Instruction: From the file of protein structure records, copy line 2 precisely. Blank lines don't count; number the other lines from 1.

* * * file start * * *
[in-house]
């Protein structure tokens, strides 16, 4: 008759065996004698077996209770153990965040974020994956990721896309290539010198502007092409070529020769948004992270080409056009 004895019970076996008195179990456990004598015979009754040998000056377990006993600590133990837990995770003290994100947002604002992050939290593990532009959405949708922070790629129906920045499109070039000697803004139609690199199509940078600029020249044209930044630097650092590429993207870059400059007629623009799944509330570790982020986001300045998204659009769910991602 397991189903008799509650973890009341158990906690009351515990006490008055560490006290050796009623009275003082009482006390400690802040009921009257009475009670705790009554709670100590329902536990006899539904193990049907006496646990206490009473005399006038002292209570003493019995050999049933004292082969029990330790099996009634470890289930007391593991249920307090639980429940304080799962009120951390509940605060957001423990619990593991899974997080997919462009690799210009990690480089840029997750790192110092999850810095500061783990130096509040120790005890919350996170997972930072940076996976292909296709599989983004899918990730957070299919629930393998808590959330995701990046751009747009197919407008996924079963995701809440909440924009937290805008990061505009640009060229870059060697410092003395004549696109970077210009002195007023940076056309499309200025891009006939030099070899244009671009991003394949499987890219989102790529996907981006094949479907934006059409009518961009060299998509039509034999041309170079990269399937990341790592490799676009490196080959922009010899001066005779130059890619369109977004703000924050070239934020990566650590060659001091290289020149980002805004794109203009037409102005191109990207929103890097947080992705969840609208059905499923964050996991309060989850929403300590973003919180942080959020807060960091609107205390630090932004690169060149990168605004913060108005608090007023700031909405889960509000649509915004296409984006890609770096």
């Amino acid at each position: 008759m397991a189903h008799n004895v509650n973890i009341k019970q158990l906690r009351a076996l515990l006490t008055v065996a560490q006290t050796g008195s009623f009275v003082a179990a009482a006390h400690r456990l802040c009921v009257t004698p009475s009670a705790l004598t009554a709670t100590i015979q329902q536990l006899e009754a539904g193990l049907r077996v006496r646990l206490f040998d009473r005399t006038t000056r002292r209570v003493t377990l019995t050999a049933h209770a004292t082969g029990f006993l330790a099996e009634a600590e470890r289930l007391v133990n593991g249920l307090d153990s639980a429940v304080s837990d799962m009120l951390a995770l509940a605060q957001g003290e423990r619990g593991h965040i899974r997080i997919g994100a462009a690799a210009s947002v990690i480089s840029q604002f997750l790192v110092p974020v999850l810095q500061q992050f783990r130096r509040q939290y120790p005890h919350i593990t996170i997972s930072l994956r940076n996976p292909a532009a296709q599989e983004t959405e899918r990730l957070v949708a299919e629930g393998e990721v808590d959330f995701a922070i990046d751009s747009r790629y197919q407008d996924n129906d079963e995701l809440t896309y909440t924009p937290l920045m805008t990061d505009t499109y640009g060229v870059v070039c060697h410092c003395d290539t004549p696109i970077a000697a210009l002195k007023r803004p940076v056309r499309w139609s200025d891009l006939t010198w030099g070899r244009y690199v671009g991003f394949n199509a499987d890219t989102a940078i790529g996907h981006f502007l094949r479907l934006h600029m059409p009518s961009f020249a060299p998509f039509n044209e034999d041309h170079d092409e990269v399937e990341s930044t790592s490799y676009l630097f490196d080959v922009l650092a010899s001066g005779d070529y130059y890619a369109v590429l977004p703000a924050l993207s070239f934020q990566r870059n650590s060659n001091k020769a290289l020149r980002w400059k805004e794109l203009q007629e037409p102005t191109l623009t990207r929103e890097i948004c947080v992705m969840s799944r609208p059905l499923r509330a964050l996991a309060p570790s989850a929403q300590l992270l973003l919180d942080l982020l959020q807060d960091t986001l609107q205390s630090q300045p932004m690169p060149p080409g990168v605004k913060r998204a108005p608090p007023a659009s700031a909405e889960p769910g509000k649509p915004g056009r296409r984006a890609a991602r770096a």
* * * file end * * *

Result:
């Protein structure tokens, strides 16, 4: 008759065996004698077996209770153990965040974020994956990721896309290539010198502007092409070529020769948004992270080409056009 004895019970076996008195179990456990004598015979009754040998000056377990006993600590133990837990995770003290994100947002604002992050939290593990532009959405949708922070790629129906920045499109070039000697803004139609690199199509940078600029020249044209930044630097650092590429993207870059400059007629623009799944509330570790982020986001300045998204659009769910991602 397991189903008799509650973890009341158990906690009351515990006490008055560490006290050796009623009275003082009482006390400690802040009921009257009475009670705790009554709670100590329902536990006899539904193990049907006496646990206490009473005399006038002292209570003493019995050999049933004292082969029990330790099996009634470890289930007391593991249920307090639980429940304080799962009120951390509940605060957001423990619990593991899974997080997919462009690799210009990690480089840029997750790192110092999850810095500061783990130096509040120790005890919350996170997972930072940076996976292909296709599989983004899918990730957070299919629930393998808590959330995701990046751009747009197919407008996924079963995701809440909440924009937290805008990061505009640009060229870059060697410092003395004549696109970077210009002195007023940076056309499309200025891009006939030099070899244009671009991003394949499987890219989102790529996907981006094949479907934006059409009518961009060299998509039509034999041309170079990269399937990341790592490799676009490196080959922009010899001066005779130059890619369109977004703000924050070239934020990566650590060659001091290289020149980002805004794109203009037409102005191109990207929103890097947080992705969840609208059905499923964050996991309060989850929403300590973003919180942080959020807060960091609107205390630090932004690169060149990168605004913060108005608090007023700031909405889960509000649509915004296409984006890609770096």